Principles of visual anthropology, review
Links to Fileshttps://doi.org/10.1525/var.1918.104.22.168
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Type of Workapplication/pdf
DepartmentTowson University, Department of Sociology, Anthropology and Criminal Justice
Citation of Original PublicationDurington, M. (1997). Principles of Visual Anthropology, 2nd Edition. Visual Anthropology Review, 13(1), 66-68. Retrieved from http://proxy-tu.researchport.umd.edu/login?ins=tu&url=http://search.ebscohost.com/login.aspx?direct=true&db=edb&AN=62123831&site=eds-live&scope=site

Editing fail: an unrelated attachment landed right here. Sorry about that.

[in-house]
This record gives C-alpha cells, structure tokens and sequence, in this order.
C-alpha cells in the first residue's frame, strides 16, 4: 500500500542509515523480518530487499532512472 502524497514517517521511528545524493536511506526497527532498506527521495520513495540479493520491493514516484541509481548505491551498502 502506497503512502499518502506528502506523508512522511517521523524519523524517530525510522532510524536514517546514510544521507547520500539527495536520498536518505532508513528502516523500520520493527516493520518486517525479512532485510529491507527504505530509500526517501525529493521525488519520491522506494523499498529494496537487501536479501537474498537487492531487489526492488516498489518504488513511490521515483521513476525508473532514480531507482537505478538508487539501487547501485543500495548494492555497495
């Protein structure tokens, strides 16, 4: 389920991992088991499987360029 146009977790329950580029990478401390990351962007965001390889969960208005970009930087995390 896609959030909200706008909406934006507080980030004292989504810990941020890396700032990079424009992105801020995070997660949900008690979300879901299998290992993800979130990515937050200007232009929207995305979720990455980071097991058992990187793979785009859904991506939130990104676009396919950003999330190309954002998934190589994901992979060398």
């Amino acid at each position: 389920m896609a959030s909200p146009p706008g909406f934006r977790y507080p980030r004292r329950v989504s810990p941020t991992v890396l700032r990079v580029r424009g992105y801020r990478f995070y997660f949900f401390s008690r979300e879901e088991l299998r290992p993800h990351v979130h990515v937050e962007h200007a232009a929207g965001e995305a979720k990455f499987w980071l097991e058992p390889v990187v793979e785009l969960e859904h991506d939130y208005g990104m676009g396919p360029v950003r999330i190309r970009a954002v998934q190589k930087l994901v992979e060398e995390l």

The importance of the original publication in 1975 of Paul Hockings' Principles of Visual Anthropology cannot be underestimated. Along with Karl Heider's Ethnographic Film (1976), Hockings' collection is regarded by people outside of the field as the best representation of visual anthropology. This is troubling at times. If one uses a keyword search on the two most popular terms in our field, visual anthropology and ethnographic film, the Hockings/Heider title domination always appears. While these texts serve as excellent historical markers in the field, their continued presence as contemporary standards is disheartening. The purported status of the second edition of Hockings' text as a new standard reflecting the development of visual anthropology is not fully reflective of the field over the last several years. It is this dilemma that will be addressed primarily in this review.